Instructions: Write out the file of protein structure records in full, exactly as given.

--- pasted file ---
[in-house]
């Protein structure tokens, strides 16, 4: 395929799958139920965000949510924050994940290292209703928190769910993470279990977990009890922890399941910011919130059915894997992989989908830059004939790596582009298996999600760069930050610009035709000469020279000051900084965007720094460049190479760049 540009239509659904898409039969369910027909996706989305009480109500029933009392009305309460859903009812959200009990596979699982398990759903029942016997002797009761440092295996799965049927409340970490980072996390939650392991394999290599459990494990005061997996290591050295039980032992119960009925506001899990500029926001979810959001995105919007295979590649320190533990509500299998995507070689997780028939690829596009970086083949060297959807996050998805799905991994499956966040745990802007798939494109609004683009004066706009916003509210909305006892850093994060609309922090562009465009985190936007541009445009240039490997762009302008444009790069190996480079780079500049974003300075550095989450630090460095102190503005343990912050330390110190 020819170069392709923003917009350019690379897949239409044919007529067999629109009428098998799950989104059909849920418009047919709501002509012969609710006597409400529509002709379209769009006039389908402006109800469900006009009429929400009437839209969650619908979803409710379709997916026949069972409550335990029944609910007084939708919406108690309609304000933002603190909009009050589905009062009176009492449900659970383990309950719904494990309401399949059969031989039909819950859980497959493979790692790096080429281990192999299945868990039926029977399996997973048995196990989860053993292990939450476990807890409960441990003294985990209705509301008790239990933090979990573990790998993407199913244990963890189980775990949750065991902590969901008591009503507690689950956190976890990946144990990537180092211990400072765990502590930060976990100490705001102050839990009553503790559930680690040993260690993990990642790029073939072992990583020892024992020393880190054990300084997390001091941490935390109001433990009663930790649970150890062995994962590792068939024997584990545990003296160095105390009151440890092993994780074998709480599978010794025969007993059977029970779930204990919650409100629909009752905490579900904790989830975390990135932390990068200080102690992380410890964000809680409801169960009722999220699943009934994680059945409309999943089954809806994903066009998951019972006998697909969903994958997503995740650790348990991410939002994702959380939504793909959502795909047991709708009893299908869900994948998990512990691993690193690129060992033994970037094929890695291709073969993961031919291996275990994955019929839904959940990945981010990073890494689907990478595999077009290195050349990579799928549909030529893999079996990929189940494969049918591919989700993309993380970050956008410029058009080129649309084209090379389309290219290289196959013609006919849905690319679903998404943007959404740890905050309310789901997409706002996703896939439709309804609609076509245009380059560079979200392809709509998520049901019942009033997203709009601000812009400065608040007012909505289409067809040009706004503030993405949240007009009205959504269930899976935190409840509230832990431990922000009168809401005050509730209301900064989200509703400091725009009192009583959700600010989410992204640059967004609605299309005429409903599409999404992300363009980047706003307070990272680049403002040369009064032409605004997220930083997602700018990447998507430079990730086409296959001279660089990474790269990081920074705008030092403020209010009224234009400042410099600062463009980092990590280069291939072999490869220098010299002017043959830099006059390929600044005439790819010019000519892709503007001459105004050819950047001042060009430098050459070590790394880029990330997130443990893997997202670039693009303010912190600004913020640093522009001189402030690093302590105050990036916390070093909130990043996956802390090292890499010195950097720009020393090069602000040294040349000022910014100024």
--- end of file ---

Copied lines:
[in-house]
């Protein structure tokens, strides 16, 4: 395929799958139920965000949510924050994940290292209703928190769910993470279990977990009890922890399941910011919130059915894997992989989908830059004939790596582009298996999600760069930050610009035709000469020279000051900084965007720094460049190479760049 540009239509659904898409039969369910027909996706989305009480109500029933009392009305309460859903009812959200009990596979699982398990759903029942016997002797009761440092295996799965049927409340970490980072996390939650392991394999290599459990494990005061997996290591050295039980032992119960009925506001899990500029926001979810959001995105919007295979590649320190533990509500299998995507070689997780028939690829596009970086083949060297959807996050998805799905991994499956966040745990802007798939494109609004683009004066706009916003509210909305006892850093994060609309922090562009465009985190936007541009445009240039490997762009302008444009790069190996480079780079500049974003300075550095989450630090460095102190503005343990912050330390110190 020819170069392709923003917009350019690379897949239409044919007529067999629109009428098998799950989104059909849920418009047919709501002509012969609710006597409400529509002709379209769009006039389908402006109800469900006009009429929400009437839209969650619908979803409710379709997916026949069972409550335990029944609910007084939708919406108690309609304000933002603190909009009050589905009062009176009492449900659970383990309950719904494990309401399949059969031989039909819950859980497959493979790692790096080429281990192999299945868990039926029977399996997973048995196990989860053993292990939450476990807890409960441990003294985990209705509301008790239990933090979990573990790998993407199913244990963890189980775990949750065991902590969901008591009503507690689950956190976890990946144990990537180092211990400072765990502590930060976990100490705001102050839990009553503790559930680690040993260690993990990642790029073939072992990583020892024992020393880190054990300084997390001091941490935390109001433990009663930790649970150890062995994962590792068939024997584990545990003296160095105390009151440890092993994780074998709480599978010794025969007993059977029970779930204990919650409100629909009752905490579900904790989830975390990135932390990068200080102690992380410890964000809680409801169960009722999220699943009934994680059945409309999943089954809806994903066009998951019972006998697909969903994958997503995740650790348990991410939002994702959380939504793909959502795909047991709708009893299908869900994948998990512990691993690193690129060992033994970037094929890695291709073969993961031919291996275990994955019929839904959940990945981010990073890494689907990478595999077009290195050349990579799928549909030529893999079996990929189940494969049918591919989700993309993380970050956008410029058009080129649309084209090379389309290219290289196959013609006919849905690319679903998404943007959404740890905050309310789901997409706002996703896939439709309804609609076509245009380059560079979200392809709509998520049901019942009033997203709009601000812009400065608040007012909505289409067809040009706004503030993405949240007009009205959504269930899976935190409840509230832990431990922000009168809401005050509730209301900064989200509703400091725009009192009583959700600010989410992204640059967004609605299309005429409903599409999404992300363009980047706003307070990272680049403002040369009064032409605004997220930083997602700018990447998507430079990730086409296959001279660089990474790269990081920074705008030092403020209010009224234009400042410099600062463009980092990590280069291939072999490869220098010299002017043959830099006059390929600044005439790819010019000519892709503007001459105004050819950047001042060009430098050459070590790394880029990330997130443990893997997202670039693009303010912190600004913020640093522009001189402030690093302590105050990036916390070093909130990043996956802390090292890499010195950097720009020393090069602000040294040349000022910014100024």